Remembering a brave West Philly soldier
As the commanding officer of two U.S. Army companies that lost 17 men and had 88 wounded in a two-day firefight with the Viet Cong 50 years ago, I would like to remember one of my men and Philadelpia's own, Pfc. Donald Jerry Evans.
Evans, a mortarman, was among the 252 soldiers from Company A, First Battalion, 35th Infantry, and Company B, Second Battalion, 35th Infantry, who defended a small, swampy clearing in the central highlands west of Pleiku, near the Cambodian border, until relieved by the remainder of the First Battalion, 35th Infantry, on May 29, 1966.
The 18-year-old received the Silver Star posthumously, with this description of his heroism: Private First Class Evans continually exposed himself to the intense, hostile fire to provide effective mortar support to the rifle platoons. Although he was seriously wounded in both legs during the ensuing battle, he continued to man his position until he was assured that his comrades had taken cover from the incoming Viet Cong fire. He then waited for medical evacuation and continued to direct and encourage his comrades. Private First Class Evans died three hours later as a result of his wounds."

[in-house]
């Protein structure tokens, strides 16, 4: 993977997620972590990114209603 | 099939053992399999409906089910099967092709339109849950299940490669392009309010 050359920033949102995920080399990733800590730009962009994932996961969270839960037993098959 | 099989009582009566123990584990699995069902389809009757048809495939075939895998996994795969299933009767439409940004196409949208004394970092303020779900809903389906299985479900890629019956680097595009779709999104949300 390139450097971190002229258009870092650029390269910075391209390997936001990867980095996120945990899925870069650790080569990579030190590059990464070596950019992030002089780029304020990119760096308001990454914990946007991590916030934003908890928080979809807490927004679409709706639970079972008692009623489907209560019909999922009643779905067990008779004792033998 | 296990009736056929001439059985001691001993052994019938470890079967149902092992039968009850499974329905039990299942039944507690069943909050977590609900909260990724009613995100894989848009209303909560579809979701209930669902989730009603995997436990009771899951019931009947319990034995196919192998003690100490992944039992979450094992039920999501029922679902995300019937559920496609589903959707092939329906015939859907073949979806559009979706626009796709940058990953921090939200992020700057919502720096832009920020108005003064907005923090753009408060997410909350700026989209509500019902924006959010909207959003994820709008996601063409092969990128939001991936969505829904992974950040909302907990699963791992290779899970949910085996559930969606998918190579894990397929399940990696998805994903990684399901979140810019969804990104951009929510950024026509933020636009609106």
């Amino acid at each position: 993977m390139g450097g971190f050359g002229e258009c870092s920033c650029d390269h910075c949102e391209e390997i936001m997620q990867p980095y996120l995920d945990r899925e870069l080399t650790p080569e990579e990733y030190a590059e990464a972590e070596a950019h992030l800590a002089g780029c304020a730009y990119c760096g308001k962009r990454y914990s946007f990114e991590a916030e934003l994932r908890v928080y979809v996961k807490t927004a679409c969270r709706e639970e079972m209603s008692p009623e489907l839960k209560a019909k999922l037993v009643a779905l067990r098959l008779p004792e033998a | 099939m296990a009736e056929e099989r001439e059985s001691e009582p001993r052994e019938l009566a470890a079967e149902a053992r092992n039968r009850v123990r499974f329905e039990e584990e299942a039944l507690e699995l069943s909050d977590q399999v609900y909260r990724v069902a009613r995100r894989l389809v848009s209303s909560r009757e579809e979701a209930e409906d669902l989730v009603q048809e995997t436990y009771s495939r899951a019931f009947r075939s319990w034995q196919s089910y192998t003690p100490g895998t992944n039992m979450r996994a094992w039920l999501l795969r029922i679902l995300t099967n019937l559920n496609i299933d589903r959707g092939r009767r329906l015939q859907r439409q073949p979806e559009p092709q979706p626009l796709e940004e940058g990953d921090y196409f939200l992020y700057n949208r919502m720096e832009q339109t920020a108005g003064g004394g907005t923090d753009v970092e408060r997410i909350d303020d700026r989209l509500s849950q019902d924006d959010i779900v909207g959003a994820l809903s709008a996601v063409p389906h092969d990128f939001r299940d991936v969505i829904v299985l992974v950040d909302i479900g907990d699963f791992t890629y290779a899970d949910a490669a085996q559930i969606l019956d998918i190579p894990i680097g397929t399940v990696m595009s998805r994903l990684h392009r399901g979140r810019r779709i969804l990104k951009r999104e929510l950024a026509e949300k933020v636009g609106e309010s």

Evans and the others killed in that battle will be honored Monday at the annual Memorial Day service at Veterans Memorial Park in Franklin, Tenn. Bricks inscribed with name, rank, date, and place of death have been installed in the park, which I helped build.
Evans followed the flag and gave his country his full measure. Those of you who knew him will always remember him as forever young. The few of us who were there and served with the fallen will never forget them.
Philadelphia has every right to be proud of her sons.
|Wallace S. Tyson, retired Army colonel, Franklin, Tenn. firstname.lastname@example.org